Peter Sand, chief shipping analyst at BIMCO, reckons not many shipyards can be considered healthy and profitable now with the low volume of ordering continuing despite recent megaship orders.

Sand points out that the price of steel has shot up this year, unlike newbuilding prices, eroding margins further.

“The wave of consolidation in the shipbuilding industry will go on some time still”, Sand says. “A heavy industry activity like shipbuilding, which also holds a lot of jobs, is deemed to be poisoned by state interest. This is hurting the free competition and limits the chances for private entities to stay in business,” he warns.

According to statistics from the China Shipbuilding Economy Research Center, over 140 shipyards, mostly private entities, went bankrupt and around 90 shipyards were acquired and merged in China from 2009 to 2016.

“Nevertheless, we are seeing Chinese shipyards bringing home orders, also from outside China, for ships of considerable size and technological advancements, like the 22,000 teu ships. They are preparing for a future which will be quite different from the past that held a lot of simple designs,” Sand says.

Life is not easy for the Chinese state-run yards too. In 2016, Taizhou Wuzhou Shipbuilding, a subsidiary of Zhejiang Shipbuilding, became the first state-run shipyard to go bust. In September, Qingshan Shipyard, an affiliate shipyard of state-run shipping and logistics giant Sinotrans & CSC, decided to quit shipbuilding as the parent group’s latest effort to cut capacity.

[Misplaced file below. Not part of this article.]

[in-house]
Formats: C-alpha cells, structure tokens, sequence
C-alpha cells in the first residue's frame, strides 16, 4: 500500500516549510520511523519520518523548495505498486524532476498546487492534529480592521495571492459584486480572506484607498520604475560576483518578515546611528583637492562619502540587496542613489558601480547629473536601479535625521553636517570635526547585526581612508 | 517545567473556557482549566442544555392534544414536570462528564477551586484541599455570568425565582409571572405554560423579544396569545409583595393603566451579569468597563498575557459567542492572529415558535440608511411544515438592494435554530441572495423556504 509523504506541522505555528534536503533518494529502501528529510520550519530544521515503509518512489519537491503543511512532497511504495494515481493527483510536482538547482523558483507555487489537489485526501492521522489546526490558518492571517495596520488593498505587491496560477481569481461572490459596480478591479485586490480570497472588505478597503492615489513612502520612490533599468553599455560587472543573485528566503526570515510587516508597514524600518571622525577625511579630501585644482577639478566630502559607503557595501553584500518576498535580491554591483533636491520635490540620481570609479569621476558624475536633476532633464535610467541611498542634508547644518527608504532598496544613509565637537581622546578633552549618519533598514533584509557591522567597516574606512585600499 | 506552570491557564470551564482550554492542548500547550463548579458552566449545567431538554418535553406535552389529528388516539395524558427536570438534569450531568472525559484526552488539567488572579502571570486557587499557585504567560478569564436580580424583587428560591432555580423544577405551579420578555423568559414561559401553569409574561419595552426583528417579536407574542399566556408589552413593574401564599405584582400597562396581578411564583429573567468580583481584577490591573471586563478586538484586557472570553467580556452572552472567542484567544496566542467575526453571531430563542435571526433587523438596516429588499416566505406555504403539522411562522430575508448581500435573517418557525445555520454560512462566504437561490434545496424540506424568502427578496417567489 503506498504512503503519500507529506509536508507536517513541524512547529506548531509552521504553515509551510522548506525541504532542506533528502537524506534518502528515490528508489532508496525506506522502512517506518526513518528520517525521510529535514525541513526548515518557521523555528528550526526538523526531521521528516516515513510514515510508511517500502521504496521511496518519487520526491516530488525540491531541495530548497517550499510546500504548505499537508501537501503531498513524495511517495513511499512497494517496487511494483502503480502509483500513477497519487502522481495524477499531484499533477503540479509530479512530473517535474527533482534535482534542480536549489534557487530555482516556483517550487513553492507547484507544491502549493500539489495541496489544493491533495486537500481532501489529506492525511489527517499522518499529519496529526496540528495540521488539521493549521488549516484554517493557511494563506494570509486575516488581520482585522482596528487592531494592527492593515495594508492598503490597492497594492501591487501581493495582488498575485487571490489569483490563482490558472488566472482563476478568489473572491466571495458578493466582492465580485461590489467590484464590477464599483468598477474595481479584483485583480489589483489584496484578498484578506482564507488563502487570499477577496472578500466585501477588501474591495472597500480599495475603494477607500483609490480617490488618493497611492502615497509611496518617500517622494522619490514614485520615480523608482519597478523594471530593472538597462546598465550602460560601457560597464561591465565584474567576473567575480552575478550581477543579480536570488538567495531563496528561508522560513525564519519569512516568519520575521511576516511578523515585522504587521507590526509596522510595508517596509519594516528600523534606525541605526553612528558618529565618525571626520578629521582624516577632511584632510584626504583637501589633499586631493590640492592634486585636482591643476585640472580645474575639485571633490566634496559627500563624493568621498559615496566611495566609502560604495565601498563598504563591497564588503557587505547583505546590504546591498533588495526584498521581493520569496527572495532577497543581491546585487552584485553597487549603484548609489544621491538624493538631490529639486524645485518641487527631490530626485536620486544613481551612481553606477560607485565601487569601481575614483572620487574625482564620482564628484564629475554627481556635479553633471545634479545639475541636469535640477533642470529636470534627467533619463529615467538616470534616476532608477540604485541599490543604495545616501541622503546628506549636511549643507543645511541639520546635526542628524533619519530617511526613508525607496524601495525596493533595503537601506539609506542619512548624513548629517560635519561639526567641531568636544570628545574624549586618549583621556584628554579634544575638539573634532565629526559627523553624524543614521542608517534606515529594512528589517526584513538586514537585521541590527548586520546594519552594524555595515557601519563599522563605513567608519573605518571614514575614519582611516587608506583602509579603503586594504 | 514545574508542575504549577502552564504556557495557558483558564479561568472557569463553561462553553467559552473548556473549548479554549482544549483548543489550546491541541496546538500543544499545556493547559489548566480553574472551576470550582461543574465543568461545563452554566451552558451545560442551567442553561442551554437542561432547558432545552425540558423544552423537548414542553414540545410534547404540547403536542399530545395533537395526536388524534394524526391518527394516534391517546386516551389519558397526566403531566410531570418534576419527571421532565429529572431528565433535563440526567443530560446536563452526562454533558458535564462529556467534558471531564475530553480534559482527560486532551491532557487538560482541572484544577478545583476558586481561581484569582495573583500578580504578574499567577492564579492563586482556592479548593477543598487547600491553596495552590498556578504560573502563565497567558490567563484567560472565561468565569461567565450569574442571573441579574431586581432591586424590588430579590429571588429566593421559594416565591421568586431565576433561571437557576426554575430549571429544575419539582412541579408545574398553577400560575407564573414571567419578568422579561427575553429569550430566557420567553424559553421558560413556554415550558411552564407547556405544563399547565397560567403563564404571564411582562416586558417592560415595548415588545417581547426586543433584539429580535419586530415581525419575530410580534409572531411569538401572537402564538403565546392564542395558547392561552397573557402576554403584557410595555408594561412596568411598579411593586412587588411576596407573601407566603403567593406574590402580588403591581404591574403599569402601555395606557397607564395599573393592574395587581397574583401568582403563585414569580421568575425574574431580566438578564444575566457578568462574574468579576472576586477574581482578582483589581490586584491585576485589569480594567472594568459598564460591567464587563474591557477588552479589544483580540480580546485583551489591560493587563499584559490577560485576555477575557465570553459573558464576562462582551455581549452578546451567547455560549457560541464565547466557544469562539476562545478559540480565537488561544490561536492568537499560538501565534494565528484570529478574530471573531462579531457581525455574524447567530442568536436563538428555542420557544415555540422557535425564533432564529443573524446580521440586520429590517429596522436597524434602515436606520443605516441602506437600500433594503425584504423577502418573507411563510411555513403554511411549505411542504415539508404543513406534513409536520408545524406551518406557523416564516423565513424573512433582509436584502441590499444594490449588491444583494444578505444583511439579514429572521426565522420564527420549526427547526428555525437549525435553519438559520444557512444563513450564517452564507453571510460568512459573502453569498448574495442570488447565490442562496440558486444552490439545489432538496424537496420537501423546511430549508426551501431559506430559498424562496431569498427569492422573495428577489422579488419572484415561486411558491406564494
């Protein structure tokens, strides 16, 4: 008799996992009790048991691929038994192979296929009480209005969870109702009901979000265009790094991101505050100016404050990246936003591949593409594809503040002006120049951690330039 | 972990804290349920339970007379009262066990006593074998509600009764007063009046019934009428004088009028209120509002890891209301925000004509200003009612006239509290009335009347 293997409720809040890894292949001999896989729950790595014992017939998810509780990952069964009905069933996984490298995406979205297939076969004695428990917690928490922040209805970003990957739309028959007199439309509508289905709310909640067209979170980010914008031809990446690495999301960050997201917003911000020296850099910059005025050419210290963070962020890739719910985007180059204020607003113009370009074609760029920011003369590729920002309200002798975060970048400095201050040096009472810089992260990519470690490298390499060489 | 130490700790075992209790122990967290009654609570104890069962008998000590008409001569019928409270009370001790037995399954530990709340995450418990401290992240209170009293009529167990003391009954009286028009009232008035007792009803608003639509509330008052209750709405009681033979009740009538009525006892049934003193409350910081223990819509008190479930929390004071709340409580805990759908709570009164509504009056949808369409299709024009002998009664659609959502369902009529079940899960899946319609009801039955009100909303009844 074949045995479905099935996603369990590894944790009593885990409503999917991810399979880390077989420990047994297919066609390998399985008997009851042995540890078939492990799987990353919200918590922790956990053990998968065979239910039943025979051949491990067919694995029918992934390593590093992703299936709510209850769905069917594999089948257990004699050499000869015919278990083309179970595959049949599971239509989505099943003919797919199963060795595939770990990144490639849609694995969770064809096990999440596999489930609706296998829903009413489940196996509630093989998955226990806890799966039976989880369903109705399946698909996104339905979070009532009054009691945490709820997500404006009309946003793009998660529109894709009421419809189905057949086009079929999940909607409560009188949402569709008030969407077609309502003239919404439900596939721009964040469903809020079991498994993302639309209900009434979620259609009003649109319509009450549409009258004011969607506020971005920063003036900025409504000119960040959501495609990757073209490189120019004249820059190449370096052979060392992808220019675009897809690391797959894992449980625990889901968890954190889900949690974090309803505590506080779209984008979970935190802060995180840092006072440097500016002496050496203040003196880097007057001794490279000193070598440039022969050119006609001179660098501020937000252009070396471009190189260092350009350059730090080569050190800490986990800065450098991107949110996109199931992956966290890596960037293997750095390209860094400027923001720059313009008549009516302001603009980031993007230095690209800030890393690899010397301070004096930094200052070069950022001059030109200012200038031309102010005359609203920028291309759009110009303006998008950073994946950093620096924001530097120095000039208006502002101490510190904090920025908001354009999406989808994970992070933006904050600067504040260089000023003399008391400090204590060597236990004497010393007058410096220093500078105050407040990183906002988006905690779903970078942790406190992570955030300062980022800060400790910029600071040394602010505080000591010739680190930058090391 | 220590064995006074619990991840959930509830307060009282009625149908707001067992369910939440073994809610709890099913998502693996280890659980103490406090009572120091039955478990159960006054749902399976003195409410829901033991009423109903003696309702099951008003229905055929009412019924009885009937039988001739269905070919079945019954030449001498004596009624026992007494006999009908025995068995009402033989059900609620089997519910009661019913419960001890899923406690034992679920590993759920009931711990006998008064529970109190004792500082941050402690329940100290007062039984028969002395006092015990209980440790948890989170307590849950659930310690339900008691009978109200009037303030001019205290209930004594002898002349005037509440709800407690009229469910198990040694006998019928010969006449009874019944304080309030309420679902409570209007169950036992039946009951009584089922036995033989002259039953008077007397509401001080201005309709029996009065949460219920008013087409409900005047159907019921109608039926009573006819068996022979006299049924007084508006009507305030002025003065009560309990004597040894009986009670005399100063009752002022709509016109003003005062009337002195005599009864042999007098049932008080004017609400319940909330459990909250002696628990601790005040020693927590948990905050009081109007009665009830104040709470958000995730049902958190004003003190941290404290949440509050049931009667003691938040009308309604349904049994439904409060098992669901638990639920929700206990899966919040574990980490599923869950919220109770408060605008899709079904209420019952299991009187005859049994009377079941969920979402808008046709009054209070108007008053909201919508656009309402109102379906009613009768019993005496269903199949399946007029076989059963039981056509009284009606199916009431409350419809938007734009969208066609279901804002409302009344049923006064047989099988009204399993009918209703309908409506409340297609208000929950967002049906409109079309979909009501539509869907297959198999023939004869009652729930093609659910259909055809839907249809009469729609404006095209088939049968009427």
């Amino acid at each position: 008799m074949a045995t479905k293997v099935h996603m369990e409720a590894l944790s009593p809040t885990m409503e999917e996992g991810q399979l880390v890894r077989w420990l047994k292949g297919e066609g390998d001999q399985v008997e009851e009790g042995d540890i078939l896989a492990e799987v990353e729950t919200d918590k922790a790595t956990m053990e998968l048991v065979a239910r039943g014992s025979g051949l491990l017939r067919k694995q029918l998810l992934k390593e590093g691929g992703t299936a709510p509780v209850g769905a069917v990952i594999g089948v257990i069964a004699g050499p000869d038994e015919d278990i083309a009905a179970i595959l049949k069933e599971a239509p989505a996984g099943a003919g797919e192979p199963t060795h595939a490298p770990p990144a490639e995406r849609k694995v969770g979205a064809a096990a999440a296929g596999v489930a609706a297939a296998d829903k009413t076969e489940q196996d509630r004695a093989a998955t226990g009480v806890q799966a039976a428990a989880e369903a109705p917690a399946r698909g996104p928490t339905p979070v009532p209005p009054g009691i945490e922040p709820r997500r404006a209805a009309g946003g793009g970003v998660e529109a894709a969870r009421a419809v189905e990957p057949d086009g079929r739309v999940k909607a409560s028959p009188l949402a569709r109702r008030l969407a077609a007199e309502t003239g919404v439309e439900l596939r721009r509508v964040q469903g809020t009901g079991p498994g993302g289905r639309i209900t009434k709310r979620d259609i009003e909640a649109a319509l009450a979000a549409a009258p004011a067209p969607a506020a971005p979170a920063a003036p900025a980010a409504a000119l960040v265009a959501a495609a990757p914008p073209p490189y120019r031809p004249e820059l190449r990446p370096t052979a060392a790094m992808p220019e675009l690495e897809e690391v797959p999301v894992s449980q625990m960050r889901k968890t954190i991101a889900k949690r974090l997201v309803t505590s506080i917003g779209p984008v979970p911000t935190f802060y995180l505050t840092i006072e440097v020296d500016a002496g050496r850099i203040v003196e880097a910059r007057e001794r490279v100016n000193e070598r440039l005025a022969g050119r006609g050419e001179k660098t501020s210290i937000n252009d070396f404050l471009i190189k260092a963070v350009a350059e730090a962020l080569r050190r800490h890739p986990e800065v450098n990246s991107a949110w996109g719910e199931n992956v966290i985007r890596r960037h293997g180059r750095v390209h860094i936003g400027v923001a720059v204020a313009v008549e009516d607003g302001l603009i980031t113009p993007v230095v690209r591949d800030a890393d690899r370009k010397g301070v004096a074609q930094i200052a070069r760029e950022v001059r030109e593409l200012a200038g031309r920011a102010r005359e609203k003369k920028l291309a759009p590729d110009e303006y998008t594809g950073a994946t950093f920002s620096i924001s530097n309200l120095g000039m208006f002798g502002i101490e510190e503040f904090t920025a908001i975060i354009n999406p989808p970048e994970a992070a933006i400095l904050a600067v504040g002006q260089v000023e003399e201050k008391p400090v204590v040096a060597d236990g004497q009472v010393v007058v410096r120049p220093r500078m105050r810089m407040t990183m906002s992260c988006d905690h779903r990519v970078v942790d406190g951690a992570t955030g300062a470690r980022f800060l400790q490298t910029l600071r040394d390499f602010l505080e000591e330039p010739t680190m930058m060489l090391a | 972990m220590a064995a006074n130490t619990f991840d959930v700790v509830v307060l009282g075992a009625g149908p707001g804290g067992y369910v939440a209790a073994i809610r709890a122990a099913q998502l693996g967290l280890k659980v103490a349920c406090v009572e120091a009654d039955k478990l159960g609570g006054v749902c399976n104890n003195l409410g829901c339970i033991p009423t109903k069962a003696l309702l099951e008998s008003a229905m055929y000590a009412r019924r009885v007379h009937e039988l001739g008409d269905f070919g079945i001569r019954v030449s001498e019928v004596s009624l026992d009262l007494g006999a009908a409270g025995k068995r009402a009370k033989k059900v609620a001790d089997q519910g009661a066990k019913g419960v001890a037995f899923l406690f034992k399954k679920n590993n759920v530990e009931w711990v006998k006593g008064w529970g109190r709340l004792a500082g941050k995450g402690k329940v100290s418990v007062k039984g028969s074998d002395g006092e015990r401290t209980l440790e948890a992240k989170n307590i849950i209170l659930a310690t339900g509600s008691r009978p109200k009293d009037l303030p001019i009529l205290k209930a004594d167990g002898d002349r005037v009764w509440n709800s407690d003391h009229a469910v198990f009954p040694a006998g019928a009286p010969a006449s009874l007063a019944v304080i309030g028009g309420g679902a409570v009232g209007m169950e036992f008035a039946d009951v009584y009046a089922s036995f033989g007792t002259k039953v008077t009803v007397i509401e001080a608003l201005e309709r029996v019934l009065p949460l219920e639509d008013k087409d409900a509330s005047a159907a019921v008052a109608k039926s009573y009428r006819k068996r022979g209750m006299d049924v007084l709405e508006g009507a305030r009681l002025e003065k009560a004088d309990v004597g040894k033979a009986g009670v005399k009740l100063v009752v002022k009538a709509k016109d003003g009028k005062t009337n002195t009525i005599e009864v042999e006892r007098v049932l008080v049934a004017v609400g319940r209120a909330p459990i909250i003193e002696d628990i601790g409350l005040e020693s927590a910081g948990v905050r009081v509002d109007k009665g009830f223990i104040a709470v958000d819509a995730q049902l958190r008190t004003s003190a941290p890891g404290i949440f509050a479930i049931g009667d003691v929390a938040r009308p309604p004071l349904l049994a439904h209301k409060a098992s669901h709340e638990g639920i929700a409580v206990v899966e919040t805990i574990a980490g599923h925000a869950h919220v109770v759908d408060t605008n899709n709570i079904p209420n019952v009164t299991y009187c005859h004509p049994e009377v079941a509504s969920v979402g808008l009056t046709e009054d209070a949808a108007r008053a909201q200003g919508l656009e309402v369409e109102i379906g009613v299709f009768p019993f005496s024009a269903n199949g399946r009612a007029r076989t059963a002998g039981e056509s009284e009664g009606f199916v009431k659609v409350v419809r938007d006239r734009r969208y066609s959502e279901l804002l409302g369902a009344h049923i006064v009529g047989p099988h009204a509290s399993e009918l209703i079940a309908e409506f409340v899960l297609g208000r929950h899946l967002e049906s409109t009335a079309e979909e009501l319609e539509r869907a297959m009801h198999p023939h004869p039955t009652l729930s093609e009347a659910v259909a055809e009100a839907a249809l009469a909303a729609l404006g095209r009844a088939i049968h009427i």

All of which brings the CSIC/CSSC merger speculation back into sharp focus. Could the biennial Marintec China mega exhibition in Shanghai be the moment where the nuptials of these two state-backed giants are announced? Maybe. Will it make much difference to the overall capacity scene? Unlikely.

“In terms of the day to day effect on the shipbuilding market, I would think it is unlikely to have a profound practical consequence,” says Martin Rowe, managing director at Clarksons Platou Asia. “Whilst nominally CSIC and CSSC have been competitors until now there has been remarkably little difference in pricing and they produce similar designs and types of vessel. Consolidation of Chinese shipbuilding capacity could well make economic sense but, if mergers in other sectors are anything to go by the efficiency gains are not that easy to spot – ie no layoffs, no reduction in management capacity, etcetera,” Rowe adds.

The Chinese government has reaffirmed its focus on capacity consolidation in the shipbuilding industry this year, and set a target for the top 10 domestic builders to account for 70% of total Chinese output by 2020.

“The small and medium sized private Chinese yards will continue to suffer and it would be more difficult for them to win orders and secure finance. We expect to see more consolidation in the private sector,” concludes Han Yongfeng, an analyst at the Shanghai International Shipping Institute.

This article first appeared in the just published latest issue of Maritime CEO magazine. Splash readers can access the full magazine for free by clicking here.

Jason Jiang

Jason is one of the most prolific writers on the diverse China shipping & logistics industry and his access to the major maritime players with business in China has proved an invaluable source of exclusives. Having been working at Asia Shipping Media since inception, Jason is the chief correspondent of Splash and associate editor of Maritime CEO magazine. Previously he had written for a host of titles including Supply Chain Asia, Cargo Facts and Air Cargo Week.